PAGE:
The most obvious approach for overcoming suspension stability issues in pMDIs is to solubilize the drug in the propellant, with or without co-solvents. This approach has obvious advantages. Since the drug is effectively present as a molecular dispersion any issues with flocculation, sedimentation, Oswald ripening, particle-device/component adhesion, and metering consistency are overcome. However, it is important to note, new challenges are faced with solution pMDI systems. For example, in most cases, the drug will not be directly soluble in the non-aqueous propellant and will require a considerable amount co-solvent for solublization. Furthermore, the formulation may be chemically less stable (and require stabilizers to reduce degradation) or may be more prone to temperature cycle instabilities and precipitation.

Apart from the improvement in physical stability and metering consistency, a key advantage of using solution pMDI technology is the potential to accurately control the particle size distribution of the resulting aerosol. For suspension based systems, the aerosol particle size will ultimately be governed by the drug particulate size and adhesive/cohesive interactions. In comparison, the spray pattern and final aerosol particle size distribution of a solution based system will be governed by the vapor pressure of the propellant, the proportion and volatility of co-solvent and the dimensions of the actuator orifice. By controlling these parameters in a system containing volatile co-solvents, the final particle size distribution will depend on the drug concentration in the aerosol droplets.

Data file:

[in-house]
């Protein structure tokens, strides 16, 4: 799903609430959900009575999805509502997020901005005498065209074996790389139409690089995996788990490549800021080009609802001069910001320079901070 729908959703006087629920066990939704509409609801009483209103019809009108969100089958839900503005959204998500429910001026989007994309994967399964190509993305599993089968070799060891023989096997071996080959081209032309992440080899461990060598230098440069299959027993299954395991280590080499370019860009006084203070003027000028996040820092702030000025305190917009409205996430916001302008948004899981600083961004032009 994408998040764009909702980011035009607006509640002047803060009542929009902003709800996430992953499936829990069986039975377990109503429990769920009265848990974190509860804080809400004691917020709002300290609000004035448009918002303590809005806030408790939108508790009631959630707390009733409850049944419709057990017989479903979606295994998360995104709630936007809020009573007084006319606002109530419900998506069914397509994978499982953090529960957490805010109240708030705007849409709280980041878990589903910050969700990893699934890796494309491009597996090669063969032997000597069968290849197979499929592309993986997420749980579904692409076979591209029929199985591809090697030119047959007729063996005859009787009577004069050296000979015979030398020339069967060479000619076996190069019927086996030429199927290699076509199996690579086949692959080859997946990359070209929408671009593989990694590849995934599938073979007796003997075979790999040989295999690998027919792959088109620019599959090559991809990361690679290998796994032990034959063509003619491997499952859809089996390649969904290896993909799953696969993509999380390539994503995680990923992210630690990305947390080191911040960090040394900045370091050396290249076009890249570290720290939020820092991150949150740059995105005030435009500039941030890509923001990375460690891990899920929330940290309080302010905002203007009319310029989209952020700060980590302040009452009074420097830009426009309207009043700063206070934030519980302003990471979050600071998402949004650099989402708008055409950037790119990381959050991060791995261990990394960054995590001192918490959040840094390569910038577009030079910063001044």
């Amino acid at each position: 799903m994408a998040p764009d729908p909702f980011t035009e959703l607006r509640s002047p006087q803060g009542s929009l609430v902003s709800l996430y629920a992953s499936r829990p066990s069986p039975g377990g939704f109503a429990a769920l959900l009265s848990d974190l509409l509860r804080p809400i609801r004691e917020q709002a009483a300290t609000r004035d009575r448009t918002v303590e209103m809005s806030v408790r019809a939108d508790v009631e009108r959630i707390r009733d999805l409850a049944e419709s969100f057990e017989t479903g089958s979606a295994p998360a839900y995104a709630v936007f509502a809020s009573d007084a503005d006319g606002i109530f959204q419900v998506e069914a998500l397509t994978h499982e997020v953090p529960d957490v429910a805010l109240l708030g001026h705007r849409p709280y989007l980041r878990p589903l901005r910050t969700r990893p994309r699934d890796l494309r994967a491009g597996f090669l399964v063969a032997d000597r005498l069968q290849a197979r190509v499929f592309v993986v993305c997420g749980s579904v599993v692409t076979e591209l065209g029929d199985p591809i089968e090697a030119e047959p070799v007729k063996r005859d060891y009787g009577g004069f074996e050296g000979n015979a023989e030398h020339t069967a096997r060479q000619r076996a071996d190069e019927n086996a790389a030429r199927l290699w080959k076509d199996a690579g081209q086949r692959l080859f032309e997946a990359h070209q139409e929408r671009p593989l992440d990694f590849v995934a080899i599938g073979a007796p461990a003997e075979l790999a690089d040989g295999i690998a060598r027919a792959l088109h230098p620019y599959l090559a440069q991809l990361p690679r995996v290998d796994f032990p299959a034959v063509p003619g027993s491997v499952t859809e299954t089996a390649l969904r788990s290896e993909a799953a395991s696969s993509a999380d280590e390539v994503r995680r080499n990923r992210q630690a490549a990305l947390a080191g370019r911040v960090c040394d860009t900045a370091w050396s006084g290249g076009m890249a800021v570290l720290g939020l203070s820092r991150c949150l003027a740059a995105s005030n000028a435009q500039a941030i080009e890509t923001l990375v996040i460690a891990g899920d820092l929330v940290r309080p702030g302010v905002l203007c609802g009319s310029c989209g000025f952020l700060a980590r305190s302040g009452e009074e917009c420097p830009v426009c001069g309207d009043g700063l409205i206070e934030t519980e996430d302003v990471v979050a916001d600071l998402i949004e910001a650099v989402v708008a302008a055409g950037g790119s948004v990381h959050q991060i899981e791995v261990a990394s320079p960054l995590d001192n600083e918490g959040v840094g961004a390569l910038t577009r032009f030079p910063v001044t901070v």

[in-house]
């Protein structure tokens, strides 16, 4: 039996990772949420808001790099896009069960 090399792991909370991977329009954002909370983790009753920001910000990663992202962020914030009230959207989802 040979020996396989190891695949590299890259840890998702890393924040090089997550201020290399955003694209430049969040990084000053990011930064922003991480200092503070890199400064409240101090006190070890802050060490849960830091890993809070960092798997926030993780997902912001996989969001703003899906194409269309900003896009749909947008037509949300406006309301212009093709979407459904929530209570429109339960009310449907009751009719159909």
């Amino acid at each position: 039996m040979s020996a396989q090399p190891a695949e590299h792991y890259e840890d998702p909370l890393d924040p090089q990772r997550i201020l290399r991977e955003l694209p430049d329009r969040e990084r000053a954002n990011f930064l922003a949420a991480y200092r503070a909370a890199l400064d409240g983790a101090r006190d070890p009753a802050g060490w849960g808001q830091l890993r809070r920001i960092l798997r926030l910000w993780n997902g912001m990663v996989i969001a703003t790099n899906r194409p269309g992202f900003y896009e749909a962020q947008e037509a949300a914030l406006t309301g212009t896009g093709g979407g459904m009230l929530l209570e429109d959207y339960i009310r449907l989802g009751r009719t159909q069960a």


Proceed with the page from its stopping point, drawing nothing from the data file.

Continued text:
The most successful example of pMDI solution based systems is 3Ms beclomethosone dipropionate formulation; Qvar® (105) which utilizes ethanol as a co-solvent. As discussed above, in comparison to suspension based pMDIs, the FPF of the aerosol cloud is not be dependent on micronized API size (and interactions) but on the size of the evaporating propellant/co-solvent droplets. Subsequently, the aerosol mass median aerodynamic diameter of Qvar beclometasone is reported as 1.1 ^m (less than most conventional suspension pMDI formulations), resulting in improved respiratory deposition (between 50% and 60% as measured in human studies) (106).